‘Cruel Intentions’ TV Adaptation Ordered to Pilot at NBC

Roger Kumble returns to write, direct and produce follow up to 1999 film, which originally starred Sarah Michelle Gellar, Reese Witherspoon and Ryan Phillippe

NBC has officially ordered a pilot for a TV adaptation of “Cruel Intentions,” TheWrap has learned.

The pilot picks up over 15 years after the movie left off.

It follows Kathryn Merteuil (played by Sarah Michelle Gellar in the original) as she vies for control of Valmont International as well as the soul of Bash Casey, the son of her brother, the late Sebastian Valmont (Ryan Phillippe) and Annette Hargrove (Reese Witherspoon). Upon discovering his late father’s legacy in a hidden journal, Bash is introduced to a world of sex, money, power and corruption he never could have imagined.

NBC bought the script in October with a commitment, plus a penalty from the film’s original director and writer Roger Kumble.  He will also direct the pilot in addition to co-writing with Lindsey Rosin and Jordan Ross, best known for staging musical version of “Cruel Intentions” in Los Angeles last summer.

The trio will also executive produce the series. Neal Moritz and Original Film’s Pavun Shetty will also executive produce through their deal with Sony Pictures Television.

“Cruel Intentions” was a surprise hit when it debuted in 1999 after pulling in $75 million worldwide on a $10.5 million budget. It also helped launch the careers of Witherspoon and co-star Selma Blair.

Kumble previously tried to bring “Cruel Intentions” to TV with a series called “Manchester Prep.” It was scrapped by Fox prior to the airing of the first episode in 1999, due to scenes that included female masturbation amongst other things. It starred Robin Dunne, Amy Adams and Keri Lynn Pratt and was then adapted into a straight-to-DVD sequel “Cruel Intentions 2.”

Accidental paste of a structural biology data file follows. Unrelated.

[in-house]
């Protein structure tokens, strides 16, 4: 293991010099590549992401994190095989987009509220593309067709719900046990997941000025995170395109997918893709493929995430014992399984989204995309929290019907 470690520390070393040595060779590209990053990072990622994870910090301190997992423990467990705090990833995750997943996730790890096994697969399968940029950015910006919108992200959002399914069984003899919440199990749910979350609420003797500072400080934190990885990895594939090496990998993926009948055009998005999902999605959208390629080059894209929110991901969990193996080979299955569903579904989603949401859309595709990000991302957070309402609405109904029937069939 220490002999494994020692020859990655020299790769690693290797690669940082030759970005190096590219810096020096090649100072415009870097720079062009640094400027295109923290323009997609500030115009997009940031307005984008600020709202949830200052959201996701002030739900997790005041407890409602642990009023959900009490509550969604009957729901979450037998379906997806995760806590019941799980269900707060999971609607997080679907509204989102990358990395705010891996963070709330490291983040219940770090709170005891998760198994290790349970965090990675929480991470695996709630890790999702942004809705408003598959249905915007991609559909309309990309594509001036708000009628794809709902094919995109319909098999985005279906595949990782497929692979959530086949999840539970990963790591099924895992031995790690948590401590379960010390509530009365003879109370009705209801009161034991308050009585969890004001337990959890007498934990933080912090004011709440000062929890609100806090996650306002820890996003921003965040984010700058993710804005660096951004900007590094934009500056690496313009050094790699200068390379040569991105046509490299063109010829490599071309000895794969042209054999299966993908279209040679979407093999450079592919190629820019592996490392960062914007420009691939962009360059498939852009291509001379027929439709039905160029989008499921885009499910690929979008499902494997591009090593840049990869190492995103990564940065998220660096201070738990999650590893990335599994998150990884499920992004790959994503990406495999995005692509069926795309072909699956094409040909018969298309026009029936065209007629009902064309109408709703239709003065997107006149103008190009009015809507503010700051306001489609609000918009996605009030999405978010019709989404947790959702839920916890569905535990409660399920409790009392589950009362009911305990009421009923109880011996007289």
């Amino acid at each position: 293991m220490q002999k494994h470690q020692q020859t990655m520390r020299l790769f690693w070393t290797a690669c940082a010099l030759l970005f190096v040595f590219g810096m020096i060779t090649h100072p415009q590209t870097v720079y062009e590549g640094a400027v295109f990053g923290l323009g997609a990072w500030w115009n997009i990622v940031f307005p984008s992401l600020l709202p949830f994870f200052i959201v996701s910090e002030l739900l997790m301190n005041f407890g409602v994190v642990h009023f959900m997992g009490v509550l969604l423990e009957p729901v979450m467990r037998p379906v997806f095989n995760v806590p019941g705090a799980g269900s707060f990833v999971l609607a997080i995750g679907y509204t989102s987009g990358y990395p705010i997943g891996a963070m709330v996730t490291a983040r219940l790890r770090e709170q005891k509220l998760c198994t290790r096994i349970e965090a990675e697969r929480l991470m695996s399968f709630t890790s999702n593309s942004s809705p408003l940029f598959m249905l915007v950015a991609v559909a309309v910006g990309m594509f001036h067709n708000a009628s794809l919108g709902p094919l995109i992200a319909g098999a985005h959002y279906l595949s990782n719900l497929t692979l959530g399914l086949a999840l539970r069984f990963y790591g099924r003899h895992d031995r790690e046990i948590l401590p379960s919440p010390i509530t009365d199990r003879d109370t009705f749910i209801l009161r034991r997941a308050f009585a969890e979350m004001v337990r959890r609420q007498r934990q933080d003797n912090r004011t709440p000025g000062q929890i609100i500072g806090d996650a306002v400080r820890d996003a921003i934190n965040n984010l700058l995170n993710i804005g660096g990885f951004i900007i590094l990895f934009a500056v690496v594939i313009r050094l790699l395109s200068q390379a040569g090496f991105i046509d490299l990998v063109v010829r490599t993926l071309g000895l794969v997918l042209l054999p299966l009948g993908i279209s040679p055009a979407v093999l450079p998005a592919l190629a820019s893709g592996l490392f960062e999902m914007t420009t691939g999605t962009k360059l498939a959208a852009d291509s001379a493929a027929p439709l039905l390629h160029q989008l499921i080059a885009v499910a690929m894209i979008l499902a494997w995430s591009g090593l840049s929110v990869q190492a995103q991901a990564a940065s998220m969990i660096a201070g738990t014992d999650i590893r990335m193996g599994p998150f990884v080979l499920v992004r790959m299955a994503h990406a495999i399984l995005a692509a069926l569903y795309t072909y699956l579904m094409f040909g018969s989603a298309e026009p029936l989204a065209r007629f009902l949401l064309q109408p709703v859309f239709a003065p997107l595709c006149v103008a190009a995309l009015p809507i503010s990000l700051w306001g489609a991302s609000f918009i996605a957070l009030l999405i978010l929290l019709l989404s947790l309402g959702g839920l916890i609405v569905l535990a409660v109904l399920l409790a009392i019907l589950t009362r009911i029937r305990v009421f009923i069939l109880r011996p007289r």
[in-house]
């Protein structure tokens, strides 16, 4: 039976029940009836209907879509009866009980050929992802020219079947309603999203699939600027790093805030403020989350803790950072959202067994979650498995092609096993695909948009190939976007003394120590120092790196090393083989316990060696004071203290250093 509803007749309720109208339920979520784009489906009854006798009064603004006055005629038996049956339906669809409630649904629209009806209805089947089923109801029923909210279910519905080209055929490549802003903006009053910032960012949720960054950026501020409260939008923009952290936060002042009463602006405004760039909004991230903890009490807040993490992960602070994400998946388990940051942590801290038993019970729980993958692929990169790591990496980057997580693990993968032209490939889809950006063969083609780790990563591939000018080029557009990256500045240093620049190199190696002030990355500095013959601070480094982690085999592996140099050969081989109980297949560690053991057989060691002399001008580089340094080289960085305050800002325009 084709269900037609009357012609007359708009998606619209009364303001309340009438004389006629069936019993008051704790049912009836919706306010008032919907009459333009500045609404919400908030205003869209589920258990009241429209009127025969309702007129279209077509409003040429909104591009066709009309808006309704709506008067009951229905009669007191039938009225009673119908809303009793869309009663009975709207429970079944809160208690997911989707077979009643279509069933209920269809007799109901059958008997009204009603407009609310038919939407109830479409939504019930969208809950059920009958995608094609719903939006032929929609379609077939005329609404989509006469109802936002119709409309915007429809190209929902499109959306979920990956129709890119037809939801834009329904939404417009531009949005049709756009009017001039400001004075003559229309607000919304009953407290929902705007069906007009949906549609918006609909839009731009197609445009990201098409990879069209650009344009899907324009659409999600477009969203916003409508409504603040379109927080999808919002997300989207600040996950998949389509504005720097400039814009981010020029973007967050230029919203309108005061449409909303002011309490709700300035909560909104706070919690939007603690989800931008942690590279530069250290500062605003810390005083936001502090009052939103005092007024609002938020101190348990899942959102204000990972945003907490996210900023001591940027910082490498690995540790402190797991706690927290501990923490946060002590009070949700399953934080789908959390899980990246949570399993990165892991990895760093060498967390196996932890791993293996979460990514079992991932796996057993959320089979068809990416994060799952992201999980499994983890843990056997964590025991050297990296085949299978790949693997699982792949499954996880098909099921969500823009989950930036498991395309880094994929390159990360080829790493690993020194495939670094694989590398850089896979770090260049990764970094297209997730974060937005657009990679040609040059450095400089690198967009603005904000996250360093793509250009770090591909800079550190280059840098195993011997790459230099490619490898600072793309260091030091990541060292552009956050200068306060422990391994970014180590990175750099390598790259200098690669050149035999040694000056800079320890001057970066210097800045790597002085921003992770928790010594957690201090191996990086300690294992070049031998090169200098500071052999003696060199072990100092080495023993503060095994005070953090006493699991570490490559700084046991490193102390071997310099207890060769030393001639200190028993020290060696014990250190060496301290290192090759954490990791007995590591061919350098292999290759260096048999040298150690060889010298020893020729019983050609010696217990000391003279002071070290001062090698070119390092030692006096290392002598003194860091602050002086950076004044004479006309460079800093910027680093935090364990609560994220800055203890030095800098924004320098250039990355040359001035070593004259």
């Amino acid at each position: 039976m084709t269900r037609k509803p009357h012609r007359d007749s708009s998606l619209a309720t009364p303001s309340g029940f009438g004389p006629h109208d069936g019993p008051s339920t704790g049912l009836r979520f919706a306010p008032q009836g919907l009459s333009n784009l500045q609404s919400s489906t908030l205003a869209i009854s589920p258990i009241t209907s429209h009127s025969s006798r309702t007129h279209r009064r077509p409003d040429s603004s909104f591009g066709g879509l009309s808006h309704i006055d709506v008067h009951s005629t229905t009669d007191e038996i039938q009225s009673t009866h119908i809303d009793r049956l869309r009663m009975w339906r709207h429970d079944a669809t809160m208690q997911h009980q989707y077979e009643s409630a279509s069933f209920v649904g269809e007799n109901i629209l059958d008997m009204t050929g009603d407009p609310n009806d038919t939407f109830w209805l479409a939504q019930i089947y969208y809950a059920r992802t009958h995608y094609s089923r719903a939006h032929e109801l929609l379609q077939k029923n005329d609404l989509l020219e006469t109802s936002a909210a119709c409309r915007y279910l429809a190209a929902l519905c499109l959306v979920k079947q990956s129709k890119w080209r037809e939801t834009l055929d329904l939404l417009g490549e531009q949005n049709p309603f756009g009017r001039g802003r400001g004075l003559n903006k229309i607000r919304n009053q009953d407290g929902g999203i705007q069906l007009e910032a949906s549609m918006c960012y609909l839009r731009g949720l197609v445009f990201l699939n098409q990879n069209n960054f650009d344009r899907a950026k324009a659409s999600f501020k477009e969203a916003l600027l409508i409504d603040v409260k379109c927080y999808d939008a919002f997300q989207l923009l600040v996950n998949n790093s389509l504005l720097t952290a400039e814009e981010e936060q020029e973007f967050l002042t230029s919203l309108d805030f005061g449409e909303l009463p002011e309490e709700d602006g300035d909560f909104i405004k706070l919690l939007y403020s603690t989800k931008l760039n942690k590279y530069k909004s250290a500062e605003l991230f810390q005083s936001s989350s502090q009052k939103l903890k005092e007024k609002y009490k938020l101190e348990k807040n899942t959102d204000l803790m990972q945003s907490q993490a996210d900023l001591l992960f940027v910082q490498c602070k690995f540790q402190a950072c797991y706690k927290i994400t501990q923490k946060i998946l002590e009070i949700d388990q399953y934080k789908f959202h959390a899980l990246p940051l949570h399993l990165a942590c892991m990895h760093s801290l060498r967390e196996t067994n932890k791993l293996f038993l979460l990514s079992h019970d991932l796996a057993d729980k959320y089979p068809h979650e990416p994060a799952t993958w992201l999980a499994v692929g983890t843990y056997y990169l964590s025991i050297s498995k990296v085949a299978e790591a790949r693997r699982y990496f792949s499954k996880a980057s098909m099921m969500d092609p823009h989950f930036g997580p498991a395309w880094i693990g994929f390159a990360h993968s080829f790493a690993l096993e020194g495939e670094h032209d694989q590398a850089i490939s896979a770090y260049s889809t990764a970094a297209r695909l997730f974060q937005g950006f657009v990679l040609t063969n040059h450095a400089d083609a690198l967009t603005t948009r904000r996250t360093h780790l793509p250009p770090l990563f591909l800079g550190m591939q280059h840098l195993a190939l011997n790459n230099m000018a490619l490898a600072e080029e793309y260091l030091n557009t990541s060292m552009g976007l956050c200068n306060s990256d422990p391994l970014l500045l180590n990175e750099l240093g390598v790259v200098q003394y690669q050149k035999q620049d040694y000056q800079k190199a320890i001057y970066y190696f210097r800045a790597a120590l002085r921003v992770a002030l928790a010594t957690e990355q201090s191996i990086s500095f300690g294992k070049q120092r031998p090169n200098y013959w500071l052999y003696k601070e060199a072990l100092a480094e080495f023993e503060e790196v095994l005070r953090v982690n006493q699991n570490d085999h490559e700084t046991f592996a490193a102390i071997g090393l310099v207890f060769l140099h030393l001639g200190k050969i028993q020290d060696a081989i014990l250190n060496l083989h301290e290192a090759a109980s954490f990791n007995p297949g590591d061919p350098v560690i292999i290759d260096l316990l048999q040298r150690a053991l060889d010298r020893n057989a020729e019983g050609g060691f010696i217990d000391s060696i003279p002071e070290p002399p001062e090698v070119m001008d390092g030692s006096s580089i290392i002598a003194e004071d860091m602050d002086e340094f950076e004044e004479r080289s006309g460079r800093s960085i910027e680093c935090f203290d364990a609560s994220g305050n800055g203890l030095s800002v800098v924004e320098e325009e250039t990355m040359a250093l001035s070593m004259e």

This marks the latest attempt to adapt a film to the small screen. CBS found success in fall 2015 with their adaptation of “Limitless,” with Bradley Cooper serving as executive producer after starring in the 2011 film.

CBS will also debut a television adaptation of the “Rush Hour” film series on March 31 and recently ordered a “Training Day” series to pilot.

Other film-to-TV adaptations have not been so lucky. Fox struck out with “Minority Report,” based on the 2002 Tom Cruise and Steven Spielberg film. The show averaged less than 2.1 million viewers per episode and was cancelled after one season.

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Kumble is represented by UTA. Rosin is represented by ICM, Foundry Literary + Media, Underground, and Gang, Tyre, Ramer & Brown. Ross is also represented by ICM.

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